The layers of restrictions on tribal water marketing deprive tribes of the same ability that other water rights holders have to generate revenues through water leasing. As of 2012, Colorado River Basin tribes were potentially forgoing as much as $1.6 billion in annual leasing revenues that could have been reinvested in reservation economies—an amount equal to $8,000 per tribal resident.
High Costs of Restrictions
The high costs of leasing restrictions are especially evident in the Lower Colorado River Basin. A 1963 Supreme Court ruling, Arizona v. California, gave tribes on five reservations located along the mainstem of the Colorado River the senior-most rights to 952,000 acre-feet of the river’s flow. The magnitude of the tribes’ water rights should be an economic windfall. They are located just upstream from thirsty cities such as Phoenix and Los Angeles, which currently pay millions of dollars a year to lease similar high-priority water rights from Imperial and Palo Verde farmers.
Restrictions on tribal water marketing are inequitable and perpetuate inefficiencies at a time when conservation is especially critical.
The ruling, however, stipulated that water use must be confined to reservations, and to date, none of the five tribes have been authorized by Congress to lease water. There have been some creative workarounds. The Colorado River Indian Tribes entered into a forbearance agreement, technically not a lease, under which it banked water in Lake Mead for three years in exchange for $150 million, raising water levels by three feet. But such one-off agreements take years to negotiate.
Legislation authorizing all tribes to lease their water rights could alleviate substantial pain as the West gets drier and water demand continues to grow. Tribes would be able to generate much-needed leasing revenues to reinvest in reservation economies. Further, while tribes do not currently use all of their water rights, they plan to eventually, most likely by expanding irrigated agriculture. Rather than relying on tribes’ unused water, off-reservation parties could proactively shore up their water security through legally enforceable agreements with tribes. But without authorization to lease, tribes lack both the incentive and capital to conserve water. Meanwhile, some off-reservation water users in Arizona and Nevada—the most junior users in the lower basin—are facing mandatory curtailments during the current drought but have few options to lease water.
Fairness and Efficiency
The Gila River Indian Community in Arizona offers an example of what could be if leasing were an option for more tribes. The tribe settled its water rights in 2004, and it is unencumbered by many of the restrictions facing other tribes. Since then, the tribe has entered several short- and long-term leasing agreements with Arizona cities, generating hundreds of millions of dollars in leasing revenues by storing nearly 600,000 acre-feet in Lake Mead. It has also partnered with the Salt River Project to store its unused water underground and then lease its groundwater storage credits to municipal water users in Arizona.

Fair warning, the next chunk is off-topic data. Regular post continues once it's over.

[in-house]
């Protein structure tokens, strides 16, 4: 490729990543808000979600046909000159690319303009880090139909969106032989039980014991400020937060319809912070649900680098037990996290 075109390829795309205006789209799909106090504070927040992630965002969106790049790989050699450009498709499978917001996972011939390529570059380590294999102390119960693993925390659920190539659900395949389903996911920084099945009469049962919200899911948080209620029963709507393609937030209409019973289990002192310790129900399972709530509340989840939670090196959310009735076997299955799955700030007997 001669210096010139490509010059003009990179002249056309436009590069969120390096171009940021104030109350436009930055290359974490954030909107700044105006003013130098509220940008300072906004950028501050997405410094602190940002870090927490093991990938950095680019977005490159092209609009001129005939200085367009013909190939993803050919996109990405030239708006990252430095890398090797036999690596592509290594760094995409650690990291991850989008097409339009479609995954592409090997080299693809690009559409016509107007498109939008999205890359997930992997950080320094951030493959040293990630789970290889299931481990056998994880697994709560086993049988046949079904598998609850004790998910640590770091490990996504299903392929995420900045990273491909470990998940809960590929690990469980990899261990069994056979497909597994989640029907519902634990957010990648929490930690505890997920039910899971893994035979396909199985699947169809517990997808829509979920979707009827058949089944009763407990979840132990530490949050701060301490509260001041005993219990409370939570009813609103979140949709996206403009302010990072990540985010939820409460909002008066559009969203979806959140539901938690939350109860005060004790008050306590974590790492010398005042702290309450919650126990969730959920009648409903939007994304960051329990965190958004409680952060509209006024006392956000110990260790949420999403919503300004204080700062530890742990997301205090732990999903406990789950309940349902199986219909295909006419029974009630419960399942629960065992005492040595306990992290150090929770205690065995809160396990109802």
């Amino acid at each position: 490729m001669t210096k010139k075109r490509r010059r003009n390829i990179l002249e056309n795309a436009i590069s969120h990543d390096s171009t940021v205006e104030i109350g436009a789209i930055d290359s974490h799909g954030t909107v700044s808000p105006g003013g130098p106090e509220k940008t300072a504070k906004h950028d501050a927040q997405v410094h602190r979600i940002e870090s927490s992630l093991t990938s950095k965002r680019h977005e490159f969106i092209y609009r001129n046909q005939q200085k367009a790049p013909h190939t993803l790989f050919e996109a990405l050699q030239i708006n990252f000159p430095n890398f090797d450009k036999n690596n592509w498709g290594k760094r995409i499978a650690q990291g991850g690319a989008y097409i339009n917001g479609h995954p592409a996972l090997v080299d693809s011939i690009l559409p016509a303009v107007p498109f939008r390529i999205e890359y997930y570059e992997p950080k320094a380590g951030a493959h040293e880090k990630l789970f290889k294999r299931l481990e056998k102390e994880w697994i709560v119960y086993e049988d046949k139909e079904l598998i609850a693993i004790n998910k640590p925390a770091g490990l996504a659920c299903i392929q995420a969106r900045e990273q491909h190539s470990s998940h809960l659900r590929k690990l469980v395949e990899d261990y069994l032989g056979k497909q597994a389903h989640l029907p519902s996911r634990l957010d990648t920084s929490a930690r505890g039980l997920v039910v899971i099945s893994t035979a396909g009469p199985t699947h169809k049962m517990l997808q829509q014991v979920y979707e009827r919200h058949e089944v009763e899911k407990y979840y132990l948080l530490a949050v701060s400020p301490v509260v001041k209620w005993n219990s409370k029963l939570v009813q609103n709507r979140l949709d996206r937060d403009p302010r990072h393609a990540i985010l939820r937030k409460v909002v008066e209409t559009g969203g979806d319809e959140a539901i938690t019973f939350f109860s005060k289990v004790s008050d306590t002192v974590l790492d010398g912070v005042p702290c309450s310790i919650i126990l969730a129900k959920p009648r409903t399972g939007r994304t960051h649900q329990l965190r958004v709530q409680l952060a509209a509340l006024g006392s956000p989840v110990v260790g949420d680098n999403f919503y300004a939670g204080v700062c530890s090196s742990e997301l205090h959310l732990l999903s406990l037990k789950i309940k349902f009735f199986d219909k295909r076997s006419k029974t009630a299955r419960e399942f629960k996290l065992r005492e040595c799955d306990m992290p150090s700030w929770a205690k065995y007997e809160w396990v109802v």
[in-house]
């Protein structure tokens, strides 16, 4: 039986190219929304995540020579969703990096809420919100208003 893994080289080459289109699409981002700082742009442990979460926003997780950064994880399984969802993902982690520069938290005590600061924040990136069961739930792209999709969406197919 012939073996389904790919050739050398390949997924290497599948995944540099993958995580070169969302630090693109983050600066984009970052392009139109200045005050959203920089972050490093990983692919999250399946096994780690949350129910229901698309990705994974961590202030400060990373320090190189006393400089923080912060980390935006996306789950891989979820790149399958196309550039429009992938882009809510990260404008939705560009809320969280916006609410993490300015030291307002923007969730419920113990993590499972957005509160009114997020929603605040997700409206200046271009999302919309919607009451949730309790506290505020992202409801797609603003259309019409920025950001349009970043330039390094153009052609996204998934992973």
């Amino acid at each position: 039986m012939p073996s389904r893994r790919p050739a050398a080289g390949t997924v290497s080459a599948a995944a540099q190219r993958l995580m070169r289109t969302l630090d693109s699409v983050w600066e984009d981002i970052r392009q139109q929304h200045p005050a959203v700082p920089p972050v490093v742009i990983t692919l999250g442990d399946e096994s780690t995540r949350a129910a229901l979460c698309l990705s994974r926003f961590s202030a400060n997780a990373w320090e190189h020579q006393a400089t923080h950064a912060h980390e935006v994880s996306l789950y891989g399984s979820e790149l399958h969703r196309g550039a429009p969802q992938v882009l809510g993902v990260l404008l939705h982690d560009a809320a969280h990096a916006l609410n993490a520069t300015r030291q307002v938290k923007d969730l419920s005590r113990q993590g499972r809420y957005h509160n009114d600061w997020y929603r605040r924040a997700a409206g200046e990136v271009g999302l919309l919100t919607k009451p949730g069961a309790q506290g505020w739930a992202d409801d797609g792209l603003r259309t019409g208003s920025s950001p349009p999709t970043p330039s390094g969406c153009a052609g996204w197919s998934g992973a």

Moreover, since settling its water rights, the Gila River Indian Community has been diligently constructing irrigation infrastructure necessary to restore reservation agriculture. With the ability to both use and lease portions of its 600,000 acre-foot entitlement, the tribe has assumed a leadership role in lower basin efforts to reduce Colorado River water use. States’ lackluster commitments to shore up Lake Mead this past summer prompted the tribe to withdraw from water conservation agreements, thereby raising basin-wide shortage risks. Only after California water agencies committed to conservation measures did the tribe recommit to leasing 750,000 acre-feet of its water rights to the federal government over the next three years, to be stored in Lake Mead. “Using our water resources as leverage,” Gila River Indian Community Governor Steven Roe Lewis said on Marketplace, “that was an important strategic move to really advance a plan.”
Restrictions on tribal water marketing are inequitable and perpetuate inefficiencies at a time when conservation is especially critical. Such policies exclude tribes from important water policy decisions and deprive them of the same choices that other water rights holders have.
Arizona Senators Mark Kelly and Kyrsten Sinema have recently proposed legislation authorizing the Colorado River Indian Tribes to market their water rights. “They can conserve more water, they can lease more water, and they will have the resources to become more resilient and water efficient,” Sen. Kelly recently remarked. The legislation is a positive development—but it only applies to one tribe. A blanket legislative authorization to lease water off-reservation would be a crucial step toward restoring Native American sovereignty over tribal resources while also bolstering the Colorado River Basin’s adaptive capacity to drought.